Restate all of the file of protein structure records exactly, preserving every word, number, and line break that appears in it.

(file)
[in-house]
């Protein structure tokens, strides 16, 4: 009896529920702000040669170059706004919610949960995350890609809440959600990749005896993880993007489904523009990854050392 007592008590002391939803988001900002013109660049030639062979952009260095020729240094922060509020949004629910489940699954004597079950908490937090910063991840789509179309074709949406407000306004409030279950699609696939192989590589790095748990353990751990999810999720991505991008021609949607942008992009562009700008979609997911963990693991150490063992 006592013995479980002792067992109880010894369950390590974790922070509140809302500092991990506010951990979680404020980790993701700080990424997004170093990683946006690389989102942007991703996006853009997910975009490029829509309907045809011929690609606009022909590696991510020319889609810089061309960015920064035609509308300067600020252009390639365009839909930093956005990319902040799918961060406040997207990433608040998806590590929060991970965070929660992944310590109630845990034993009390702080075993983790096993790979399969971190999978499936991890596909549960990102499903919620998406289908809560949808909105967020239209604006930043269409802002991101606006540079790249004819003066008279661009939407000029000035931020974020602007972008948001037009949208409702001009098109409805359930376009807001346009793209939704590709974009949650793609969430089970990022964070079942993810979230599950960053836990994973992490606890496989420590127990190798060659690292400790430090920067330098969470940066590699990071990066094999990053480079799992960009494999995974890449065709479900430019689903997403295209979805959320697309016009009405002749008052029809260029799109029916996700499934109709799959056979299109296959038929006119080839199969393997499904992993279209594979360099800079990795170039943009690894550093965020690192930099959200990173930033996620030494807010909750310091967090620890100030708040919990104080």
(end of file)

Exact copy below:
[in-house]
């Protein structure tokens, strides 16, 4: 009896529920702000040669170059706004919610949960995350890609809440959600990749005896993880993007489904523009990854050392 007592008590002391939803988001900002013109660049030639062979952009260095020729240094922060509020949004629910489940699954004597079950908490937090910063991840789509179309074709949406407000306004409030279950699609696939192989590589790095748990353990751990999810999720991505991008021609949607942008992009562009700008979609997911963990693991150490063992 006592013995479980002792067992109880010894369950390590974790922070509140809302500092991990506010951990979680404020980790993701700080990424997004170093990683946006690389989102942007991703996006853009997910975009490029829509309907045809011929690609606009022909590696991510020319889609810089061309960015920064035609509308300067600020252009390639365009839909930093956005990319902040799918961060406040997207990433608040998806590590929060991970965070929660992944310590109630845990034993009390702080075993983790096993790979399969971190999978499936991890596909549960990102499903919620998406289908809560949808909105967020239209604006930043269409802002991101606006540079790249004819003066008279661009939407000029000035931020974020602007972008948001037009949208409702001009098109409805359930376009807001346009793209939704590709974009949650793609969430089970990022964070079942993810979230599950960053836990994973992490606890496989420590127990190798060659690292400790430090920067330098969470940066590699990071990066094999990053480079799992960009494999995974890449065709479900430019689903997403295209979805959320697309016009009405002749008052029809260029799109029916996700499934109709799959056979299109296959038929006119080839199969393997499904992993279209594979360099800079990795170039943009690894550093965020690192930099959200990173930033996620030494807010909750310091967090620890100030708040919990104080």